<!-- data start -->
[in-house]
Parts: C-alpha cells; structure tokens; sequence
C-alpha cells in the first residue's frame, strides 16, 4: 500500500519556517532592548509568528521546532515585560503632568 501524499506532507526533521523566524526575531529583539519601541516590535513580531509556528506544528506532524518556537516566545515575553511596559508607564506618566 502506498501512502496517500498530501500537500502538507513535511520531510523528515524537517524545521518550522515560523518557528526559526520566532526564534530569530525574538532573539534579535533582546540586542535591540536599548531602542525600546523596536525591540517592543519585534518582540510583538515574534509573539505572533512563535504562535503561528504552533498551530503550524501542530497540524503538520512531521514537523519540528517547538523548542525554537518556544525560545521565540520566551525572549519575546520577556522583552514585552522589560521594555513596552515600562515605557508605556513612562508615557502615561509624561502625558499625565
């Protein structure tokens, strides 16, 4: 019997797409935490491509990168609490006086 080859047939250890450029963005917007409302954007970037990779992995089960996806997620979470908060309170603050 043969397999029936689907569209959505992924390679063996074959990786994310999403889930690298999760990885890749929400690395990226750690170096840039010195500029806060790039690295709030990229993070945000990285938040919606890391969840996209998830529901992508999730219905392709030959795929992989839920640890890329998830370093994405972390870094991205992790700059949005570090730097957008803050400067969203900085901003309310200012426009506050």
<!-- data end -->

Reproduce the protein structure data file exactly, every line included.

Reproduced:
[in-house]
Parts: C-alpha cells; structure tokens; sequence
C-alpha cells in the first residue's frame, strides 16, 4: 500500500519556517532592548509568528521546532515585560503632568 501524499506532507526533521523566524526575531529583539519601541516590535513580531509556528506544528506532524518556537516566545515575553511596559508607564506618566 502506498501512502496517500498530501500537500502538507513535511520531510523528515524537517524545521518550522515560523518557528526559526520566532526564534530569530525574538532573539534579535533582546540586542535591540536599548531602542525600546523596536525591540517592543519585534518582540510583538515574534509573539505572533512563535504562535503561528504552533498551530503550524501542530497540524503538520512531521514537523519540528517547538523548542525554537518556544525560545521565540520566551525572549519575546520577556522583552514585552522589560521594555513596552515600562515605557508605556513612562508615557502615561509624561502625558499625565
């Protein structure tokens, strides 16, 4: 019997797409935490491509990168609490006086 080859047939250890450029963005917007409302954007970037990779992995089960996806997620979470908060309170603050 043969397999029936689907569209959505992924390679063996074959990786994310999403889930690298999760990885890749929400690395990226750690170096840039010195500029806060790039690295709030990229993070945000990285938040919606890391969840996209998830529901992508999730219905392709030959795929992989839920640890890329998830370093994405972390870094991205992790700059949005570090730097957008803050400067969203900085901003309310200012426009506050």